In 1983, after reflecting on his own experiences with Llewellyn as a young kid, he opened an upstate New York-based tennis academy for juniors from underserved communities. A couple years later, Bob brought some of his students to the USTA National Tennis Center in Queens. There, he ran into two of the biggest names in the sport at the time: Grand Slam champion Arthur Ashe—a longtime acquaintance from his days on the ATA circuit—as well as famed coach (and fellow 2022 Eastern Tennis Hall of Fame inductee) Nick Bollettieri. Ashe and Bollettieri were in the process of developing what would eventually become Safe Passage, an organization that used tennis as a means to improve the lives of kids in urban areas across the country. The pair asked Bob to come on board and run the day-to-day operations, and it was an offer he simply couldn’t turn down.
In this role, Bob oversaw the implementation of Safe Passage’s tennis programming in 10 U.S. cities. He wrote the entire lesson plan and hired the staff at every location, while Ashe and Bollettieri used their celebrity to promote it. The program debuted in Newark, N.J. and was heralded as a resounding success right out of the gate.
“Newark had a lot of the social ills Arthur and Nick were looking to deal with,” Bob says. “It also had a mayor, Sharpe James, who was a tennis fanatic. We met with him and told him what we wanted to do, and he agreed to fund the program. He said ‘I want to see kids walking down the street with tennis racquets in their hands,’ and we gave that to him. We had 1500 kids in that city playing tennis, and that was just the beginning.”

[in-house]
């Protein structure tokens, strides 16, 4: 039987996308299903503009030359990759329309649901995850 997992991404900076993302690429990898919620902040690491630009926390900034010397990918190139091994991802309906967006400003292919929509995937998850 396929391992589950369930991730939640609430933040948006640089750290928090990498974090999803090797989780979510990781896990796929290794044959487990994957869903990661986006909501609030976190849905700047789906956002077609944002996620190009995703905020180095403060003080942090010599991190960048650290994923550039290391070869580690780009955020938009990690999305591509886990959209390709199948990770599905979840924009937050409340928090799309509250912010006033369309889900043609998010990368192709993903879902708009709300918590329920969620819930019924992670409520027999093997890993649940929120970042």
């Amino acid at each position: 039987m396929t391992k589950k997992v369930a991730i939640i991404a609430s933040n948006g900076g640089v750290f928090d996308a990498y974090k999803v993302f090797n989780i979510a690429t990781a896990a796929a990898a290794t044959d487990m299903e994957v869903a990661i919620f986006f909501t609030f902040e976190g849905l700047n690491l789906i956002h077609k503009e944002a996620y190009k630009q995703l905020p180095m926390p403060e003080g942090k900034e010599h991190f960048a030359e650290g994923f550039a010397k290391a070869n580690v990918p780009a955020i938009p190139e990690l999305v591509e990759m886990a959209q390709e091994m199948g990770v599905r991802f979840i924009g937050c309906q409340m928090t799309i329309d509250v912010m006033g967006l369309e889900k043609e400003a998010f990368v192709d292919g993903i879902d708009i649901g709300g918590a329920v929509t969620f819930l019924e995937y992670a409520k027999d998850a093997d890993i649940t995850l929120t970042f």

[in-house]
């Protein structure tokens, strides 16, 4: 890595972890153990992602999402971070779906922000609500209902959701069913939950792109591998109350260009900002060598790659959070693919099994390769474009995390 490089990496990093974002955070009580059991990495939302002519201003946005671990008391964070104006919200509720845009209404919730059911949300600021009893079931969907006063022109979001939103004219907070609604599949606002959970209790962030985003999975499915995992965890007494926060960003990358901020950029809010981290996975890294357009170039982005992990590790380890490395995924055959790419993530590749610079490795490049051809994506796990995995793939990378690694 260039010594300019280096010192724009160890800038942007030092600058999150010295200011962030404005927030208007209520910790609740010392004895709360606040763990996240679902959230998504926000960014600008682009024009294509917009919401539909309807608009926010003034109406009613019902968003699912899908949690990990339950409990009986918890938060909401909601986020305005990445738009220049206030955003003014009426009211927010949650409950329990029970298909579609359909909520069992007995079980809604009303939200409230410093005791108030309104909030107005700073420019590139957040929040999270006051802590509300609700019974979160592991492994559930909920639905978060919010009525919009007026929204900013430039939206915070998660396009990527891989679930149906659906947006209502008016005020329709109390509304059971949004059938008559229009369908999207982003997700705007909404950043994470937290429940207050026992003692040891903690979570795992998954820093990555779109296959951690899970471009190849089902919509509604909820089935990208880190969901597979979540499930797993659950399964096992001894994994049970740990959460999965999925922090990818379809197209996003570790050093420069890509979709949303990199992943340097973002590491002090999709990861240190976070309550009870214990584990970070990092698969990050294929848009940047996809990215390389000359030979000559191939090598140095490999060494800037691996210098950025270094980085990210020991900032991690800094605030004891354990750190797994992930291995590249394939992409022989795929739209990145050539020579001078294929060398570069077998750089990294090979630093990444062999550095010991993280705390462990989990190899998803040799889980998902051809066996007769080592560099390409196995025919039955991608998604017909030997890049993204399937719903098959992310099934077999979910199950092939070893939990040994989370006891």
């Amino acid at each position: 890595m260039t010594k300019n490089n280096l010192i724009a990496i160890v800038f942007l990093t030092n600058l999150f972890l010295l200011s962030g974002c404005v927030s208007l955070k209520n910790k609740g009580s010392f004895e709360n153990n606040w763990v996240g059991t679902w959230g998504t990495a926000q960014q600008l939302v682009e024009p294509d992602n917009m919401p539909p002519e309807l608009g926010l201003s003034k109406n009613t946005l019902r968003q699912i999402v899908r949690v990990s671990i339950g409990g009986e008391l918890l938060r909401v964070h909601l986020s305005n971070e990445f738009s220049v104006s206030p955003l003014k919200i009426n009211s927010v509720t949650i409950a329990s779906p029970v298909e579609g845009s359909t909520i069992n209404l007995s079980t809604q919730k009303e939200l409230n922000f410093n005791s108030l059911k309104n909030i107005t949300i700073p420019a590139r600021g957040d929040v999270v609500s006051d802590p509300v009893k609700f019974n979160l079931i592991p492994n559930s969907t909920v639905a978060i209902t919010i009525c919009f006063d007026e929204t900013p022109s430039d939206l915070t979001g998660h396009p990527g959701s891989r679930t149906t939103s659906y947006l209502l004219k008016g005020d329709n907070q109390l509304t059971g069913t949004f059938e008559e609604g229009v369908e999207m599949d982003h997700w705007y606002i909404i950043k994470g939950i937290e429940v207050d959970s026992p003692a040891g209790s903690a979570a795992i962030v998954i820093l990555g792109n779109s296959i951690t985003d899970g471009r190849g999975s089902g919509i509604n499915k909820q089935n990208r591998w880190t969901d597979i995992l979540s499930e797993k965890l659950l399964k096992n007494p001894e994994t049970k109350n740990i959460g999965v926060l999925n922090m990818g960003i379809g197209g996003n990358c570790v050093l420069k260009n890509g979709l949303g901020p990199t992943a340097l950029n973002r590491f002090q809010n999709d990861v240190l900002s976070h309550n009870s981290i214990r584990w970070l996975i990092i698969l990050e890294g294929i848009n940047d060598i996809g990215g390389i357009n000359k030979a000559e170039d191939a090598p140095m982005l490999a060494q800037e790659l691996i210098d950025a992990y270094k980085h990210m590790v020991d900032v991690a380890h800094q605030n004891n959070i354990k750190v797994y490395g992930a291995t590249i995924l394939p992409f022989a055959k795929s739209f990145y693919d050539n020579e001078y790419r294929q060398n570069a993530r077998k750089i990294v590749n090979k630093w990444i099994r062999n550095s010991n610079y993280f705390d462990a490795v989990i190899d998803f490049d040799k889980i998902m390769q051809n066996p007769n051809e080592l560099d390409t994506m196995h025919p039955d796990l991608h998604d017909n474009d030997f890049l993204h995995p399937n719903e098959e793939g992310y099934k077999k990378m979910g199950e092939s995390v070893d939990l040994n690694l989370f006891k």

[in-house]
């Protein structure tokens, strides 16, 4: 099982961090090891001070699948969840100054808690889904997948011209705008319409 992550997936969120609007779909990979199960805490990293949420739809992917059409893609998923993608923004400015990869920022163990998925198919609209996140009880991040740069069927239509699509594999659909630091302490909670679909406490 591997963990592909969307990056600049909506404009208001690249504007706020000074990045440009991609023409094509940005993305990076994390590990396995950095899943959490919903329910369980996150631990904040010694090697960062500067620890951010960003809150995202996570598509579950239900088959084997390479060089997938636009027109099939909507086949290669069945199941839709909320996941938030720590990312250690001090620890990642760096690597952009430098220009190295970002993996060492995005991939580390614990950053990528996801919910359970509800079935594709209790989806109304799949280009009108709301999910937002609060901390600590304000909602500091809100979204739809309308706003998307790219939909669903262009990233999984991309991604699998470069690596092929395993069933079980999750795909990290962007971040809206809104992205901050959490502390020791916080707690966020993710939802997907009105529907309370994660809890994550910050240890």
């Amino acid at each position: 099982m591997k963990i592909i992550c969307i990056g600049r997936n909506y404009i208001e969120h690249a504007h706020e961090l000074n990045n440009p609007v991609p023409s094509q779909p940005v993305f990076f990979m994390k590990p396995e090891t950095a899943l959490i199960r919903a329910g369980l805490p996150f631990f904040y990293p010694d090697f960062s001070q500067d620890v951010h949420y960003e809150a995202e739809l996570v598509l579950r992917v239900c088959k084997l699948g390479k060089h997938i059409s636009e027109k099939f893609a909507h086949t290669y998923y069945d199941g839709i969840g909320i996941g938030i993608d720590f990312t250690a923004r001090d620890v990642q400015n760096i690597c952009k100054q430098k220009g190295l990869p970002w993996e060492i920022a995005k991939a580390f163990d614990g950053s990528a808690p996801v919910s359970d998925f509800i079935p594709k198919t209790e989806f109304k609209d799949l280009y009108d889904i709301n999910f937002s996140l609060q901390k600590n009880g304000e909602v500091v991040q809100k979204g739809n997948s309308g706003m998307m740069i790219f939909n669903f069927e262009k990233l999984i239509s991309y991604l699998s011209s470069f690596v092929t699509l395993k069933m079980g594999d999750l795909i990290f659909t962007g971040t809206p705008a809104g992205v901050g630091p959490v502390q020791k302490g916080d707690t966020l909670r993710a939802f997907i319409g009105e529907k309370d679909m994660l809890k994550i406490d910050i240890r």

All in all, a staggering 80,000 children have picked up racquets through Safe Passage programming. And while the foundation eventually dissolved a few years after Ashe’s death in 1993, one of the original 10 sites still exists today—as the 15-LOVE organization in Albany, N.Y.
Since his work with Safe Passage, Bob has continued to serve his community through tennis. In the 1990s, he established the Black Dynamics organization to help talented Black juniors further their athletic development. (Former Top 50 WTA athletes Jamea Jackson and Shenay Perry both received support from Black Dynamics as young players.) Bob also created the Panda Foundation in 2000, which aimed to recreate the triumphs of Safe Passage a decade earlier. And in 2008, he was named the first executive director of the Black Tennis Hall of Fame (BTHOF). It was a role for which he was uniquely suited, considering how much his own journey in the sport over the years has intersected with many of the legends the BTHOF has celebrated. To date the BTHOF has inducted nearly 100 tennis VIPs—including Bob himself in 2014. The honor was more than well-deserved, given the sheer breadth of his impact on children across the country through his many endeavors, particularly Safe Passage.
“We used tennis as a hook to bring kids into productive adulthood,” he says. “We developed some competitive players… maybe not world champions, but we got a lot of kids to stay in school and become productive adults. It’s the most important thing I’ve ever done.”